Movies about World War I are about as old as cinema itself. In fact, two of the first three films to win the Academy Award for Best Picture used it as a backdrop. It’s a conflict that has given us hundreds, if not thousands, of good stories over the years. Hell, just last year was the odds-on favorite to clean up at the Oscars (before got the much-deserved upset), proving that it’s still a rich resource for plot. It especially works well when the stories are grounded in character moments, believable combat choreography, and when warranted, a good deal of heroism.
Such is the case for Latvia’s Oscar entry, Blizzard of Souls. Based on Aleksandrs Grins’ novel, which was in turn based on his own experiences during the war, the film is an epic tale of combat and displaced loyalties while giving the story of the country’s own independence the full-on Hollywood treatment.
After an open call that saw some 1,300 young actors try out, the lead role of Arturs Vanags goes to Oto Brantevics, who had no previous experience before this film. The young man is a charismatic lead, serving as a permanent audience cipher to the glory and trauma of open warfare. After German soldiers murder his mother, Arturs and his father (Martins Vilsons) both enlist in the Latvian Rifleman Battalion of the Russian Imperial Army, despite him being too young (two months from age 17) and his father being too old (a retired Sergeant Major). Arturs’ brother Edgars (Raimonds Celms) becomes an officer due to his education, but before long all three end up on the front lines of trench warfare together.
Arturs makes several friends during training (led by his father), with all the young men believing in the patriotic cause of fighting for their Fatherland. But like a very similar film and novel, All Quiet on the Western Front (which Grins officially translated into Latvian in addition to writing his own works), they all become cannon fodder in a war where casualties numbered in the millions. The film is at its best when it shows this carnage through Arturs’ eyes, from the moment he’s gripped with fear at taking his first life (a German soldier who looks just as young as him), to his comrades being overcome with nightmares, to pointless battles where men drop like flies on blood-soaked snow, to Arturs becoming a hardened veteran having to lead boys even younger than he was. There’s a visceral honesty to his experience that translates through the screen regardless of the native language, and the film’s focus on Arturs growing up quickly in the field while he’s surrounded by death is key to the overall effectiveness of the story.
It also helps that the filmmakers were dedicated to giving this film a high budget sheen, and it really does look like it could have come right out of the Hollywood system. The camera works in tandem with expertly choreographed battle scenes using dozens of extras. The lighting scheme keeps the action vivid without ever feeling dimmed or washed out, even in fog. The costuming and makeup jobs are very well done. The score is sweeping. They even give Arturs something to fight for besides national glory in the form of Marta (Greta Trusina), a nurse who helps him recover from his first major wound. I mean, throw in some “Old Time Religion” and you’ve got a Latvian Sergeant York on your hands.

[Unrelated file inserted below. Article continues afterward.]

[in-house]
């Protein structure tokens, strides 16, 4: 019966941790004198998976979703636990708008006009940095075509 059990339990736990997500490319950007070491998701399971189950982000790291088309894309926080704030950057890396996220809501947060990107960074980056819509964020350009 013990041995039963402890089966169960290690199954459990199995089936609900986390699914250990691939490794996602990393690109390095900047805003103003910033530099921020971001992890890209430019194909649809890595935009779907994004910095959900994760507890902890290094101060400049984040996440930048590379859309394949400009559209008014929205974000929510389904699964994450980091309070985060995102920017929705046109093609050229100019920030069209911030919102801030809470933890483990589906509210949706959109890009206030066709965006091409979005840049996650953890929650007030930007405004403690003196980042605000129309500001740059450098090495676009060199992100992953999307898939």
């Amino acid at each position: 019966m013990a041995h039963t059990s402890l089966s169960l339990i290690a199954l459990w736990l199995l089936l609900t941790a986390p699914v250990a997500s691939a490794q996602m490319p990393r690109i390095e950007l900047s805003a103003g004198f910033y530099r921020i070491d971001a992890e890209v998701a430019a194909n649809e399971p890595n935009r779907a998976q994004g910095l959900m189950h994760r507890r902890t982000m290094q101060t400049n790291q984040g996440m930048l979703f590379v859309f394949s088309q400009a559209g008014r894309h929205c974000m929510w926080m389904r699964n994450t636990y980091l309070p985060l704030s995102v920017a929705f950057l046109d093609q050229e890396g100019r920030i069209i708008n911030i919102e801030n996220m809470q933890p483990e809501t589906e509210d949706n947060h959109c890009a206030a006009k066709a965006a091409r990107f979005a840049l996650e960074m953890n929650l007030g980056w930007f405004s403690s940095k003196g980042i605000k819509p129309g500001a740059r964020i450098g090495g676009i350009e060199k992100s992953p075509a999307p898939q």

On a thematic level, I really appreciated the idea of betrayal. It weighs on Arturs from the moment he enlists. From his first girlfriend Mirdza (Ieva Florence) cheating on him, to Siberian soldiers abandoning a mission and leaving the Latvians to die, to Lenin’s revolution which forced his unit to serve in the Red Army and execute his own comrades in arms for perceived disloyalty, to the eventual war for Latvian Independence, every step of Arturs’ journey sees him beset on all sides by betrayers. It’s not because he did anything wrong, or even because those who turn on him are necessarily villains, but really because throughout the film, as a Latvian, he’s seen as expendable, a sacrificial pawn for all involved. It’s the type of dehumanizing effect you’re more likely to see in Vietnam movies like Platoon or Full Metal Jacket than in films about a more “honorable” conflict like WWI.
There’s a bit of naked jingoism to the proceedings, but on the whole, I think it can be forgiven, because the film doesn’t make any protestations that it’s doing anything but playing to the home crowd. And they succeeded in their efforts. Upon its initial domestic release in November 2019, it became the most viewed film in Latvian history, and it practically swept their version of the Oscars, called the Big Christopher Awards.
This is very much meant to be a standard bearer for the idea of patriotic Latvian war films. But the reason it works outside those eastern European borders is because the filmmakers weren’t afraid to show just how devastating war can be, even when those involved are treated as heroes. In doing so, they’ve made a film in the tradition of the genre’s best, making a strong case for their storytelling abilities and production values. It calls for national pride, but also plays like a blockbuster for those looking in from the outside, and that’s to be applauded.
Join the conversation in the comments below! What film should I review next? What are your favorite war films? How long do you think you would last in combat? Let me know!